How likely is it that you’d forget that McDonalds exists? What about Nike, Coca-Cola or Starbucks? Pretty improbable, right? These iconic brands are so alive, familiar and recognizable that they’ve forged relationships with consumers around the globe.

Case in point: People love Google so much that it’s become a replacement for human interaction. There’s no need to ask your friends how to make your cat love you or how to win the lottery. You can just ask Google, as these are in fact commonly searched Google questions.

A quick visual cue from any one of these larger-than-life brands has the power to cause physiological reactions. Those familiar golden arches might beckon you to abandon your diet with promises of salty convenience. That little Nike swoosh might immediately make you feel guilty for even contemplating one, teeny, tiny fry.

How did this happen? How did these brands infiltrate our brains and our lives?

You might attribute these phenomena to those expertly crafted logos or those ridiculously high-budget commercials that air during the Super Bowl. There’s no denying that Justin Timberlake singing a company jingle will further enhance and develop brand identity, as well as profit margins. But he, just like the rest of the bells and whistles, is just the lure. They’re all mechanisms that entice us.

There’s something much more fundamental that keeps us engaged — and keeps us buying. So what is it? Drum roll, please. It’s consistency. Quite simply, people buy products they feel comfortable with. Consistency establishes trust, strengthens consumer relationships and creates a familiar bond over time.

The most successful companies in the world work hard every day to preserve their brand identity through consistent and deliberate application. It’s very reassuring knowing that a grande, iced, sugar-free, vanilla latte with soy milk will taste the same in Singapore as it will in Deutschland — complete with the high likelihood that your name will be spelled incorrectly.

These companies work it so well that they’ve become etched in our brains. We know what you’re thinking; woo-hoo for them! But what does that mean to you and your business?

Before you Google it, let us be the ones to tell you. It means that your marketing and communications, much like the richest and most successful companies in the world, must be consistent. Every piece of communication should tell the same story, building a relationship with your target audience. Sort of like a warm, comfortingly familiar blanket… well, sort of.

With so many different touchpoints to consumers — on site, print, television, websites, social media, etcetera — it can be increasingly challenging for businesses to create and maintain a uniform brand. But in today’s highly competitive market, it’s more crucial than ever.

Marketing agencies (ahem — such as g[squared]) can help you develop a comprehensive set of standards for all brand identifiers, ensuring unwavering consistency. It’s called a Brand Standards Manual (Manual). Every major corporation has one and if you want your brand to be successful, you need one too. Once created, it will become your ultimate guide, establishing your brand strategy in at least four areas:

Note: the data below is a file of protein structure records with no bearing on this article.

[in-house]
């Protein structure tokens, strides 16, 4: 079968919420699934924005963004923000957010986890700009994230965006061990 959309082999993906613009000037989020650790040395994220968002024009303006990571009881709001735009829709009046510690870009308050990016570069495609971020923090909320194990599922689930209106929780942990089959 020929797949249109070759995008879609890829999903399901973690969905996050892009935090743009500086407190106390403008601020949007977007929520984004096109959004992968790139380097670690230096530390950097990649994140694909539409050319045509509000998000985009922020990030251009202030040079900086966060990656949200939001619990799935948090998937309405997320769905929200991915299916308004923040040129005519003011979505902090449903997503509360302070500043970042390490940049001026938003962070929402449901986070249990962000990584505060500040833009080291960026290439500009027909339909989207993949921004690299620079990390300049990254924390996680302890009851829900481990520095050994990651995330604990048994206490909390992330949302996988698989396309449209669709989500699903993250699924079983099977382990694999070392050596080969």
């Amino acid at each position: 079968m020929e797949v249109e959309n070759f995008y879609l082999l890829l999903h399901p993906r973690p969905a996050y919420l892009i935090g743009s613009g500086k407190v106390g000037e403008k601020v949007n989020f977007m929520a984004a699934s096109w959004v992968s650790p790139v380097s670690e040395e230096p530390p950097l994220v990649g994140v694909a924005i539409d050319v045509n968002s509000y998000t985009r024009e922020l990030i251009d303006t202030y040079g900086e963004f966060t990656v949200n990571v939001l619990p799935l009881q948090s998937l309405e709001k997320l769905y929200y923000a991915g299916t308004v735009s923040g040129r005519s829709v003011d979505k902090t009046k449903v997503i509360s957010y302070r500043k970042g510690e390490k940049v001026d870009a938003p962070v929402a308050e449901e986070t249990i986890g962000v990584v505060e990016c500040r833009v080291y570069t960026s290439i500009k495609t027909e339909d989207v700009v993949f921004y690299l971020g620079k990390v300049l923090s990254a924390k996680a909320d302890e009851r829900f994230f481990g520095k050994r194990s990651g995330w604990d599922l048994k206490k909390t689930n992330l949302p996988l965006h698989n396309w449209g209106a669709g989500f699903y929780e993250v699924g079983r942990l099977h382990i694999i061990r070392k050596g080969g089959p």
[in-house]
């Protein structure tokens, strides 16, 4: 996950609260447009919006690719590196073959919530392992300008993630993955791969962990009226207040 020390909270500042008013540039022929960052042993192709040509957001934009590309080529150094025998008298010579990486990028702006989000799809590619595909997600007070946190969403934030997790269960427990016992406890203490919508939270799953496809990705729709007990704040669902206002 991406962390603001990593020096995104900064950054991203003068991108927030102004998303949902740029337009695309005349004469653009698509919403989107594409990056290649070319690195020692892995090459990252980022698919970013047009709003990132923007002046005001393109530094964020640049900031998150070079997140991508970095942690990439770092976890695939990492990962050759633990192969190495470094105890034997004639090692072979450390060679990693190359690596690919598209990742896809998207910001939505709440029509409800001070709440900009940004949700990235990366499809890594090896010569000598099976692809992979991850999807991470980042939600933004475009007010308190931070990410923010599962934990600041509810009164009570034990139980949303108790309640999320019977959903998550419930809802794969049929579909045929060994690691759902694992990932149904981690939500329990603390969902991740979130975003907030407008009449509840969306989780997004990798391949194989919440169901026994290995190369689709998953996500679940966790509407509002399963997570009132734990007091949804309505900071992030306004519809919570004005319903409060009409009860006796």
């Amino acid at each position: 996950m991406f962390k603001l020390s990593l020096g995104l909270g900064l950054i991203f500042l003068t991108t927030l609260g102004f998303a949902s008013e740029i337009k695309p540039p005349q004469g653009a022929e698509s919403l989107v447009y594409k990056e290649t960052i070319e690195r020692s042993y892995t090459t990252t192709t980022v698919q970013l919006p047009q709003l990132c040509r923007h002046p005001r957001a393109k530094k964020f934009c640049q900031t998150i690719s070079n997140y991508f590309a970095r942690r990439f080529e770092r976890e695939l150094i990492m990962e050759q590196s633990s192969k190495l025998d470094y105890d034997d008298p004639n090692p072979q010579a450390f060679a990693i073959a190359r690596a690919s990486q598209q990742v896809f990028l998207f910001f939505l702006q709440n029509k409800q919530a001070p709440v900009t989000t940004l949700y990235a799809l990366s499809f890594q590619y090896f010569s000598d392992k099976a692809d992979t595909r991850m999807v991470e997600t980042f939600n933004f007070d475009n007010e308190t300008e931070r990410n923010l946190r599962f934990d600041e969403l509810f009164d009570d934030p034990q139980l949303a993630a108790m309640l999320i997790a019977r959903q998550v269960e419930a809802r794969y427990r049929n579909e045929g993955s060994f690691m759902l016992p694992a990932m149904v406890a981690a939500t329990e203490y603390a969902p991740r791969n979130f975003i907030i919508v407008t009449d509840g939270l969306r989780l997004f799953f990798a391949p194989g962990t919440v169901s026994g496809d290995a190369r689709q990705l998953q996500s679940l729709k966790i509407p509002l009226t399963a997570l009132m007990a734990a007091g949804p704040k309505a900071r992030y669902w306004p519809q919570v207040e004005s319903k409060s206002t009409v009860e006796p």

• Logo: The first visual identifier of your brand is your logo. Translation: it’s very, very important. Directions for placement, sizing and colour would all be addressed in your Manual. For example, designers require ‘sacred’ space around a logo to prevent crowding, and most designers would cringe at a logo that has been altered, stretched or re-drawn. Think about it… if you saw a Subway location with a wonky logo, you might think twice before eating there. Even things that seem small can have an enormous impact on consumer perception.
  • Graphics: Distinctive symbols, shapes and images help your customers remember your brand faster. Consistency in usage is pivotal to brand development and awareness. But graphics shouldn’t be thrown together. We aren’t making a stew; we’re building your company. There should be a rationale for usage, ensuring uniformity across the board.
  • Colours: If you see a delivery guy dressed in brown, you know it’s UPS. If you see a riding mower painted in green and yellow, you know it’s John Deere. Ladies swoon at the sight of Tiffany’s trademark blue. Colours are powerful weapons in your branding toolkit. They’re rich with meaning, playing a huge role in memory retrieval and perception. That’s why expert help is necessary to ensure your colours deliver the appropriate message.
  • Typography: Your typography (aka the different fonts you use) provides visual clues on your identity and tone, while ensuring readability across various mediums. A designer will work with you, providing expert guidance on the fonts that work better in paragraphs versus headlines or numbered charts or billboard campaigns — or other things that you’ve likely never considered.

While this is a very basic idea of the common elements included in a Manual, more detailed standards often cover such things as email signatures, voicemail messages, taglines, copy requirements and the list can go on and on. While seemingly laborious at first, Manuals make consistent brand execution that much easier in the long run. Just ask Walmart, VISA or Costco.

Now ask yourself — how likely is it that consumers will remember your name. If you aren’t sure, give us a call or drop us a line. We’d be glad to help.